It is the irony of ironies. Taxpayer and ratepayer-forced subsidies for utility-scale windpower also subsidizes emissions of carbon dioxide (CO2). The same would be true under a national renewable portfolio standard as proposed in pending federal legislation.
This is the conclusion that Kent Hawkins reached after a four part study on “Wind Integration Realities“. Mr. Hawkins holds electrical engineering degrees from Royal Military College of Canada and Queen’s University.
In his professional career, Mr. Hawkins specialized in communications systems engineering, operations research, and management consulting. The majority of his working life was in the information technology industry with such companies as IBM and EDS.
In referring to his studies, he had this to say:
In general, the studies show that as wind penetration increases, the effect on fossil fuel and CO2 emissions worsens. Specifically, at wind penetrations of about 3% (as is the case in the Netherlands), the savings are zero. At 5-6% (as for Colorado and Texas) the “savings” become negative, that is, emissions actually increase due to the presence of wind power.
Of course this sounds counter intuitive, but here is how an August 2010 Heartland Institute article explained it:
In a paper published at the Web site Master Resource, electrical engineer Kent Hawkins shows when wind power surpasses 5 percent of power generated, the frequent ramping up and ramping down of other power sources to compensate for wind’s unpredictable variability causes such inefficiency in power generation that overall carbon dioxide emissions rise.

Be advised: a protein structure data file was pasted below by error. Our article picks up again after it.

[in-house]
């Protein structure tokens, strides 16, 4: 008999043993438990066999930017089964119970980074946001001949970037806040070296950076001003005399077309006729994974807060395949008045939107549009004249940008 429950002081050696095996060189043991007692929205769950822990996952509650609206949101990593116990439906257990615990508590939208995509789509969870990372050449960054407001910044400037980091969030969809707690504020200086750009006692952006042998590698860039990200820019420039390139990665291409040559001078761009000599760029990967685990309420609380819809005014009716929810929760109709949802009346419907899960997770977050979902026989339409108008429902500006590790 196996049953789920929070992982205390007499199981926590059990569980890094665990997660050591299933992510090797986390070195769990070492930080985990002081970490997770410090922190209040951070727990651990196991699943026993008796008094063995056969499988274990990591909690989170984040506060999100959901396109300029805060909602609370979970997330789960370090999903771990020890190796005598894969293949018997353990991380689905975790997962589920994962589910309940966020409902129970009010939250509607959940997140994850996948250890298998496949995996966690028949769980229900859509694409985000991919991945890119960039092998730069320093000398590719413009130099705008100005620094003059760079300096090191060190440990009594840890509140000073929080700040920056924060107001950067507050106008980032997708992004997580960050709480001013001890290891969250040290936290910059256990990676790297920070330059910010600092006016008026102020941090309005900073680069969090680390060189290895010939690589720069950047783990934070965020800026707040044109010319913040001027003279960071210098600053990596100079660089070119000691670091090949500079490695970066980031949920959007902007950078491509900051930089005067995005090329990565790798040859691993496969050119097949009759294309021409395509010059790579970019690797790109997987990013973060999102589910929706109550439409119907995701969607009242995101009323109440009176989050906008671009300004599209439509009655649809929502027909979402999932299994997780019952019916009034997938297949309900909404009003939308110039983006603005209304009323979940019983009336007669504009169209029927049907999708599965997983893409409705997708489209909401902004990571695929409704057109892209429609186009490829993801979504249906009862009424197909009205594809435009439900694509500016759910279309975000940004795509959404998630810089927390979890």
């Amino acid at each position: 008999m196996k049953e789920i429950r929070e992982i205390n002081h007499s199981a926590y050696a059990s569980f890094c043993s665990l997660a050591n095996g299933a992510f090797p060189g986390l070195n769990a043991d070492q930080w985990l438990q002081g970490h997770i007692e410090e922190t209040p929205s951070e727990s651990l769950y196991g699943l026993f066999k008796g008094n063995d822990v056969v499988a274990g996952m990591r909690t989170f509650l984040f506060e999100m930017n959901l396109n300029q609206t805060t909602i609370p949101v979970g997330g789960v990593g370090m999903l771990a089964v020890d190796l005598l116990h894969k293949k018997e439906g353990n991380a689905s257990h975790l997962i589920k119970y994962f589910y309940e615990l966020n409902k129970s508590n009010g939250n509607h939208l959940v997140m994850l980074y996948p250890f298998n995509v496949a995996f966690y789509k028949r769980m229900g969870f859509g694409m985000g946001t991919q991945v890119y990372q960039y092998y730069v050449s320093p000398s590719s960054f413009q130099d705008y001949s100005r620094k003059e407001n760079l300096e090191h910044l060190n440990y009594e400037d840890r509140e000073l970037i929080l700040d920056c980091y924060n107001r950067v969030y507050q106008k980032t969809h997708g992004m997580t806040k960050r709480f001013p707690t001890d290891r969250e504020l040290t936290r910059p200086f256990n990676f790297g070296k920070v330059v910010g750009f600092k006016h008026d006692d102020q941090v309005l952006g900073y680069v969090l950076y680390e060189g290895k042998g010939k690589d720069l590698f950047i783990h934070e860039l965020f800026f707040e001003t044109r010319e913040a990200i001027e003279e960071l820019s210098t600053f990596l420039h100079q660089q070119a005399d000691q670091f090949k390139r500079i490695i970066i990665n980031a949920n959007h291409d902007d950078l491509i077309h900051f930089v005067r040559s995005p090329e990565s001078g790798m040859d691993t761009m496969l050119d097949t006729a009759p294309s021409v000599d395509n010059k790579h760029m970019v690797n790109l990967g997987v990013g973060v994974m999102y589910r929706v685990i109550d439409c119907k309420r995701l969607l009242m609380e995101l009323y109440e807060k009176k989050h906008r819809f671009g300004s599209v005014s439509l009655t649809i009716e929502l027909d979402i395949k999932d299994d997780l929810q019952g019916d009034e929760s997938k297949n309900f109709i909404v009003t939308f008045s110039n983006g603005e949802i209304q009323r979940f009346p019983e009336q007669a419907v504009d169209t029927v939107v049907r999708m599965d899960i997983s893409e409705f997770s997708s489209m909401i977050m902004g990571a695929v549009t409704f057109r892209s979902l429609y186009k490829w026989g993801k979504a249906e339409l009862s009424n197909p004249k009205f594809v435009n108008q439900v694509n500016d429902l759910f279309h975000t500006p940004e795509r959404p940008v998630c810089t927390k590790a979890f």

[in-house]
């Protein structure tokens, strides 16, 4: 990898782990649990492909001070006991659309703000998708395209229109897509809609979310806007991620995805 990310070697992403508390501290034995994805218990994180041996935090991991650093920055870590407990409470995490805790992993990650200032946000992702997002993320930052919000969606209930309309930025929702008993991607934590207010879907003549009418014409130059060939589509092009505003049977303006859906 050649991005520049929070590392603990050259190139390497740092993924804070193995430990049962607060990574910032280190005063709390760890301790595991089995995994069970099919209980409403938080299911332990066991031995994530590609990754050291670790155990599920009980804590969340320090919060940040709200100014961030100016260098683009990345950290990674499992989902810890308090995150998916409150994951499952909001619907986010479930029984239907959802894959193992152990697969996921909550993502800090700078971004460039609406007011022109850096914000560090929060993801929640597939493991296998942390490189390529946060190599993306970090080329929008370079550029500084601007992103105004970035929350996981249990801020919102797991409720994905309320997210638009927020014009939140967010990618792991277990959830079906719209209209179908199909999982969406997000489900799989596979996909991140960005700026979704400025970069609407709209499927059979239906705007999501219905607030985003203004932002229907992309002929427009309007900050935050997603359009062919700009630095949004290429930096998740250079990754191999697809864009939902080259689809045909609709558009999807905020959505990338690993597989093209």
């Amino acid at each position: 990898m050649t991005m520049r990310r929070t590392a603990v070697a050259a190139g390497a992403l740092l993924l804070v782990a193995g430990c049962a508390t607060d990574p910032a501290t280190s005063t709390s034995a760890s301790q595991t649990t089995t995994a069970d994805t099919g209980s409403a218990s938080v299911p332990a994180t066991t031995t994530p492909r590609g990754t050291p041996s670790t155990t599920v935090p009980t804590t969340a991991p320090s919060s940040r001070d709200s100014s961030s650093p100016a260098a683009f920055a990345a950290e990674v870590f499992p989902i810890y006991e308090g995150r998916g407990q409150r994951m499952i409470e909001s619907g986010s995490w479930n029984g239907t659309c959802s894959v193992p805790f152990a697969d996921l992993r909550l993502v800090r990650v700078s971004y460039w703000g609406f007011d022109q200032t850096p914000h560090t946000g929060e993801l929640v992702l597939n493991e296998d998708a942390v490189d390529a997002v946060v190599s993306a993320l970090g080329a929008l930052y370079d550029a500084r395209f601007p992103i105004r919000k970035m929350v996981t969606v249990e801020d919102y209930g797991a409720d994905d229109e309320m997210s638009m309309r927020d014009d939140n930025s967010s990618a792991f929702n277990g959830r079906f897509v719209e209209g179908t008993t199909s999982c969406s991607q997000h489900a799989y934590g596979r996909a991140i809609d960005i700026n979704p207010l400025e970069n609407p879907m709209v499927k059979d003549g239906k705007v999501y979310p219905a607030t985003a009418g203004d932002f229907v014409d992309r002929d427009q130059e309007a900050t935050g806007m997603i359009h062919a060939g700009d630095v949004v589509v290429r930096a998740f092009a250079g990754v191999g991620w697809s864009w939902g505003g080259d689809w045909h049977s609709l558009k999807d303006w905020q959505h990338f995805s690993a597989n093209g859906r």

The effect is similar to that of automobile gas mileage. A driver who sustains a consistent speed of 60 miles per hour will get better gas mileage than one who frequently accelerates and decelerates between 45 and 75 mph. The inefficiency caused by frequently ramping up and ramping down vehicle speed is substantial enough that the vehicle driven at variable speeds will burn up more gasoline than one with a lower fuel economy rating driven at a consistent speed.
Hawkins found the same effect when studying power plants in the Netherlands, Colorado, and Texas which switched some of their generation from coal and natural gas to wind power. Because wind speeds are variable and unpredictable, plant operators were forced frequently to vary the ordinarily steady, constant generation of baseload power to back up variable wind power. Whereas a small amount of wind power generation helped reduce carbon dioxide emissions, emissions began surpassing prior levels once wind power exceeded 5 percent of the power mix.
Of course reducing CO2 emissions is one of the arguments made by those who favor replacing Vermont Yankee with wind power. Even those who admit that wind power may cause more of a local impact on the environment due to excessive land use needed to provide the needed power, argue that that the bigger picture of reducing CO2 emissions more than balances out the drawbacks. Perhaps we should examine this argument a little closer before buying into it.